Thanksgiving is just two days away—do you know your turkey-cooking strategy?
If you don't, no sweat. Well, maybe a little sweat. You and your turkey are 48 hours away from your debut, your time to shine—make sure you and your bird are ready to do your best work! (If you haven't gotten your turkey already, hightail it to the nearest grocery store and cross your fingers.) Pick one of these 9 turkey foolproof turkey strategies, then go through and check this list to make sure you're all prepped. Maybe check it twice. (Wait, too soon.)
Here are the six things you need to do to (and for) your turkey two days before Thanksgiving:
It's no secret that the secret to a moist, succulent turkey is brining. (That is, unless your bird is already pre-brined, in which case skip this step or else it will turn out too salty.) There are two general camps: the wet brine and the dry brine, both excellent in their own ways.
In my house, we go the wet brine route. A few days before Thanksgiving, my parents dig out a red cooler from our garage that is used for one purpose and one purpose only: brining our two (yes, two!) turkeys. My mother fills it with a salt-water bath (usually around 5% salt, but she guestimates) and then drops in the turkey. We drag the whole thing outside to let the cool outdoors serve as Nature's refrigerator, leaving the bird for at least 24 hours.
Whichever way you go, wet or dry, give your brine plenty of time to do its job—at least 12 hours, but preferably at least 24. That way, you're guaranteed to end up with a savory, juicy bird.
Whether you're dry or wet brining, you can also go with Erin McDowell's crispy-skin method and let the turkey air-dry in the refrigerator before you roast. This will lead to a shatteringly crisp skin, and is definitely worth the advanced planning (if you have the fridge space, that is). To make it happen, simply unwrap the turkey, rinse it, and pat it dry inside and out with paper towels (or rinse off the brine, if you used it). Place the turkey onto a tray or into a roasting pan and refrigerate, uncovered, for at least 12 hours—or even up to 48.
Last year, my family decided to deep-fry a turkey for the first time. Everyone was so excited (and nervous) as we set up a giant pot, a burner, and a turkey stand in our backyard. Around 11 a.m., someone cracked the first beer—it must have been the tension in the air. We test-fried a few Twinkies (definitely recommend!) and, about two hours before the guests came, we submerged our bird.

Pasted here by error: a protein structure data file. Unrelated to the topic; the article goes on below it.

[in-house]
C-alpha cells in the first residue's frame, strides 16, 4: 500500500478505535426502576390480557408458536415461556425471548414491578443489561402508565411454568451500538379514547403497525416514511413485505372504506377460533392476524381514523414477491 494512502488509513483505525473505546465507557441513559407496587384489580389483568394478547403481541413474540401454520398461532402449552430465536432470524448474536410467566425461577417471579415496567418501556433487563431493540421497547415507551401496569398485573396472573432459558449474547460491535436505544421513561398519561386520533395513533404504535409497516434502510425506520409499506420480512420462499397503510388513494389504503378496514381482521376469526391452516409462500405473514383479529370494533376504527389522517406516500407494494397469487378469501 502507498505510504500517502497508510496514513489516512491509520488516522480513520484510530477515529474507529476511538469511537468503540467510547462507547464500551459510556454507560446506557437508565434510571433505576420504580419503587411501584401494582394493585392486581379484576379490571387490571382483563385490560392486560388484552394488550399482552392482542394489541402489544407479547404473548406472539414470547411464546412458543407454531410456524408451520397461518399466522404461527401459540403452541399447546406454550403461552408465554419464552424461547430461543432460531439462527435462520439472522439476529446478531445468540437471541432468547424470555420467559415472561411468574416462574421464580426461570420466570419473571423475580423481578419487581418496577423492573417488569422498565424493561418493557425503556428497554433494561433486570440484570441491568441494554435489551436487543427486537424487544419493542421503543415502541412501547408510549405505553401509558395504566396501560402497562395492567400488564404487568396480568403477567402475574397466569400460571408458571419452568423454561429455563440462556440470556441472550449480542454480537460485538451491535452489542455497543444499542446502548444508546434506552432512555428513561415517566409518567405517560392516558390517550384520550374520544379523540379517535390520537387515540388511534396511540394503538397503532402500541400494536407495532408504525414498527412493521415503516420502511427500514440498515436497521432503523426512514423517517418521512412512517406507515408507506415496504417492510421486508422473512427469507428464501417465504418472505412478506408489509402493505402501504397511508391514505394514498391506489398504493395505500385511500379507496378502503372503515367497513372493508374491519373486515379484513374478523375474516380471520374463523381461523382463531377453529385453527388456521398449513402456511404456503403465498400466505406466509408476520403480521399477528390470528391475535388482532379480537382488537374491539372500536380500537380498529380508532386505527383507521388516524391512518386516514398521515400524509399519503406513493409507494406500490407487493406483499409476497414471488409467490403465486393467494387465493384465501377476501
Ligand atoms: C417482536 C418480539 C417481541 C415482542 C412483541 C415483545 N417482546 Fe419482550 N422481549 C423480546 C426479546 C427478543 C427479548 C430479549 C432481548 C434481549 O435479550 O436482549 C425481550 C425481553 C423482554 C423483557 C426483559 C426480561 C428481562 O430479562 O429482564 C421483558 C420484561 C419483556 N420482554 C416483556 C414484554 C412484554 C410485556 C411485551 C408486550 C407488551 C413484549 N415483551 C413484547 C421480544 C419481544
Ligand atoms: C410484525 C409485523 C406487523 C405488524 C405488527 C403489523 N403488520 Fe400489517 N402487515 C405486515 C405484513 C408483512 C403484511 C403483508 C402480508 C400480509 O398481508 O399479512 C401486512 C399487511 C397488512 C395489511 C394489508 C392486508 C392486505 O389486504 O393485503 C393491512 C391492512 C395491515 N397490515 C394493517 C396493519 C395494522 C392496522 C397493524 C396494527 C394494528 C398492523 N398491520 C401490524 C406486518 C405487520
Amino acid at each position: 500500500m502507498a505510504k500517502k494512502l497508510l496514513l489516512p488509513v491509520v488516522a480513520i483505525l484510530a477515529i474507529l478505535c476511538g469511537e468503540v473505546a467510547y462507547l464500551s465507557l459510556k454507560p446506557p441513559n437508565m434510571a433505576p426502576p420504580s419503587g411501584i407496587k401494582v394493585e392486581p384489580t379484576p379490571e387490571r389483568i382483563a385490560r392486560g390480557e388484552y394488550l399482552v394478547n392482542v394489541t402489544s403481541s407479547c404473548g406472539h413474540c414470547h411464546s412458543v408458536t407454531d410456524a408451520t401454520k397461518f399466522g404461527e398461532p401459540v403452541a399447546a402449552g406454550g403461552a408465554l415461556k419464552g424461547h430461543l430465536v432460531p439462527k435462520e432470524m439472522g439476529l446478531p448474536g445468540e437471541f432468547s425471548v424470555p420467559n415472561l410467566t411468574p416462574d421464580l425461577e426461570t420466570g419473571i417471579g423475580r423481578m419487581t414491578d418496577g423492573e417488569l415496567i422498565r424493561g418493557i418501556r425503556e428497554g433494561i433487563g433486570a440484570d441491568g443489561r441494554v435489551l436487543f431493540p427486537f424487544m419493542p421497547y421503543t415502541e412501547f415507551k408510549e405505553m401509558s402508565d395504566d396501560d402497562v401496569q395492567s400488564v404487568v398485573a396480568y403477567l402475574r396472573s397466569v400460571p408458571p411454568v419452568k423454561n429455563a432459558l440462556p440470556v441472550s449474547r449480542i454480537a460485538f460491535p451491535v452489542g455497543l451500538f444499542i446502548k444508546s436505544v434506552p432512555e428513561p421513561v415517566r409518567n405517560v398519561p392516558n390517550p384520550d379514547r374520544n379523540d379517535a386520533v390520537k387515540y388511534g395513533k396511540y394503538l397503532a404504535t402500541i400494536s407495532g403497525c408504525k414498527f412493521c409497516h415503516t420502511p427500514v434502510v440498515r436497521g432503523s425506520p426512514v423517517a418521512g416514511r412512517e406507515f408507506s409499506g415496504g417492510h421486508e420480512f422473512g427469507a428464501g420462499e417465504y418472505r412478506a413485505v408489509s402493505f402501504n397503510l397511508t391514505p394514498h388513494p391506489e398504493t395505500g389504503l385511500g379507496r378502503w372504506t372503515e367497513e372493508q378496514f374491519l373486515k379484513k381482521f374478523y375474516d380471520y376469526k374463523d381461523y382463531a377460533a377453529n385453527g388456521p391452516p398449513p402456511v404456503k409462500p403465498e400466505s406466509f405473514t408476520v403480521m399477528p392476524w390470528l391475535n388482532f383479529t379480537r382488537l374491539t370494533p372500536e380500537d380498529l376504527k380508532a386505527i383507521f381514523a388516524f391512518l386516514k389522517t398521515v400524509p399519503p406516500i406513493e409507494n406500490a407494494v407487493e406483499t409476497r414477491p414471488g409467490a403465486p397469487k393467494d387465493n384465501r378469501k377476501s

I was healthily skeptical about the whole endeavor. Frying a turkey sounds like it would be delicious in theory, but I imagined it wouldn't end up meeting our (admittedly, astronomically high) hopes. I was very wrong. The fried turkey disappeared almost twice as quickly as our second bird, which we cooked (in a time-tested manner) on our outdoor grill. The skin was so crisp, the meat was juicy but not oily, and bonus—the whole bird (about 16 pounds) cooked in only 45 minutes, without taking up any oven space.
If you are going the fried turkey route, there are a few things you need to get prepped a couple of days before the Big Fry: Make sure you have enough oil (we used peanut) to cover the whole bird, and check that your burner is working. Oh—and check that you have a Twinkie or two to fry.
If you're disorganized like me, it's best to give yourself two days to dig out the big pan you use to cook your turkey (the one that catches all the drippings for gravy). Chances are, in the haze of last year's post-Thanksgiving exhaustion, you've hidden it in some bizarre, high-up cabinet, possibly even a basement or attic. Before things get absolutely cuckoo, find the pan, give it a good scrub, and set it aside in an easily accessible place. Voila—one less thing to worry about on Thursday morning. (Psst—If you want to treat yourself, order this top-of-the-line model for next year!)
You've got the turkey, you've got your brine, you've got your cooking method—all that's left is to decide what you'll put in/on your turkey to season it during its trip in the oven, on the grill, or in the oil bath. We typically keep things pretty traditional in our house, stuffing our bird with sliced lemons, a few sprigs of rosemary, and a quartered onion or two before cooking. Citrus fruits, woody herbs (like sage and thyme), and alliums are always safe bets with a turkey, but this is a chance get a little wild: rub the skin (or just under the skin) with a compound butter, do a sweet-spicy chili rub, or fill your bird with stuffing so the two cook together. Just be sure to include whatever seasonings you choose in your pre-Thanksgiving shopping list, so you're not running from store-to-store the morning of, looking for an onion.
The sliver of time after your turkey finishes cooking and before everyone sits down to dinner (don't forget to let your meat rest to redistribute the juices!) can be precious. Spend it chatting with guests, eating appetizers, and enjoying a very well-deserved cocktail, instead of frantically preparing your turkey-carving tools and platters.
A few days before Thanksgiving, make sure all of your knives (especially the ones that will be slicing up your turkey) are super-sharp; this will make the carving process faster, easier, and a lot less painful. Also, plan out which cutting or carving boards will host your bird as you divvy it up. Finally, decide whether you'll serve your triumphant turkey on the board itself, or if you'd rather transfer it to a platter. You don't want to be scrambling at the last second after realizing that all of your serving dishes are already taken with Brussels sprouts and sweet potatoes.
How do you start preparing your turkey two days before Thanksgiving? Or are you more of a wing it (ha!) person? Tell us in the comments!
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